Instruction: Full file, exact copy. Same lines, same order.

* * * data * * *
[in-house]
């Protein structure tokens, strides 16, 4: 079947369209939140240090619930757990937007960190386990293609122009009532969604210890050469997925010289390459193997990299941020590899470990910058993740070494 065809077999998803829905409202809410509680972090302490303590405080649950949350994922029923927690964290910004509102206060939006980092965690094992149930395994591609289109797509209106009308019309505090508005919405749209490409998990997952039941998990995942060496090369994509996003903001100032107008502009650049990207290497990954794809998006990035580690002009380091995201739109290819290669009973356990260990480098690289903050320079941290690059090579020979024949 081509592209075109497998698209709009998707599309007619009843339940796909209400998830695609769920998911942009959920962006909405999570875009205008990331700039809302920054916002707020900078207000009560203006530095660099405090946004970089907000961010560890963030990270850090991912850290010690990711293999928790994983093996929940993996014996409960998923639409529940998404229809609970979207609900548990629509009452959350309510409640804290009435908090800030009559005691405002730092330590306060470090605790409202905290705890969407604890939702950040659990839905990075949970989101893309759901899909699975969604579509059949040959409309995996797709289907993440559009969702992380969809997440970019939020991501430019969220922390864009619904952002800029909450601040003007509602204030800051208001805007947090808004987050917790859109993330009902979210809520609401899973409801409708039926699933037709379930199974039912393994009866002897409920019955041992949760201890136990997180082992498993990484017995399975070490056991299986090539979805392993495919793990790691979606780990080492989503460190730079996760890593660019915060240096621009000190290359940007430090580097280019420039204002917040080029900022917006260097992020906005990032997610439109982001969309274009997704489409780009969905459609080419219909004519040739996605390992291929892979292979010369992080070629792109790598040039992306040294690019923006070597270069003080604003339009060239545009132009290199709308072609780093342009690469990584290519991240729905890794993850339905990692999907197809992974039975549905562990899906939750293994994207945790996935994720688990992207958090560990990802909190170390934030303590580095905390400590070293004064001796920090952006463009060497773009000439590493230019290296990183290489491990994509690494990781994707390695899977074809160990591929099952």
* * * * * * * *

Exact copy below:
[in-house]
């Protein structure tokens, strides 16, 4: 079947369209939140240090619930757990937007960190386990293609122009009532969604210890050469997925010289390459193997990299941020590899470990910058993740070494 065809077999998803829905409202809410509680972090302490303590405080649950949350994922029923927690964290910004509102206060939006980092965690094992149930395994591609289109797509209106009308019309505090508005919405749209490409998990997952039941998990995942060496090369994509996003903001100032107008502009650049990207290497990954794809998006990035580690002009380091995201739109290819290669009973356990260990480098690289903050320079941290690059090579020979024949 081509592209075109497998698209709009998707599309007619009843339940796909209400998830695609769920998911942009959920962006909405999570875009205008990331700039809302920054916002707020900078207000009560203006530095660099405090946004970089907000961010560890963030990270850090991912850290010690990711293999928790994983093996929940993996014996409960998923639409529940998404229809609970979207609900548990629509009452959350309510409640804290009435908090800030009559005691405002730092330590306060470090605790409202905290705890969407604890939702950040659990839905990075949970989101893309759901899909699975969604579509059949040959409309995996797709289907993440559009969702992380969809997440970019939020991501430019969220922390864009619904952002800029909450601040003007509602204030800051208001805007947090808004987050917790859109993330009902979210809520609401899973409801409708039926699933037709379930199974039912393994009866002897409920019955041992949760201890136990997180082992498993990484017995399975070490056991299986090539979805392993495919793990790691979606780990080492989503460190730079996760890593660019915060240096621009000190290359940007430090580097280019420039204002917040080029900022917006260097992020906005990032997610439109982001969309274009997704489409780009969905459609080419219909004519040739996605390992291929892979292979010369992080070629792109790598040039992306040294690019923006070597270069003080604003339009060239545009132009290199709308072609780093342009690469990584290519991240729905890794993850339905990692999907197809992974039975549905562990899906939750293994994207945790996935994720688990992207958090560990990802909190170390934030303590580095905390400590070293004064001796920090952006463009060497773009000439590493230019290296990183290489491990994509690494990781994707390695899977074809160990591929099952």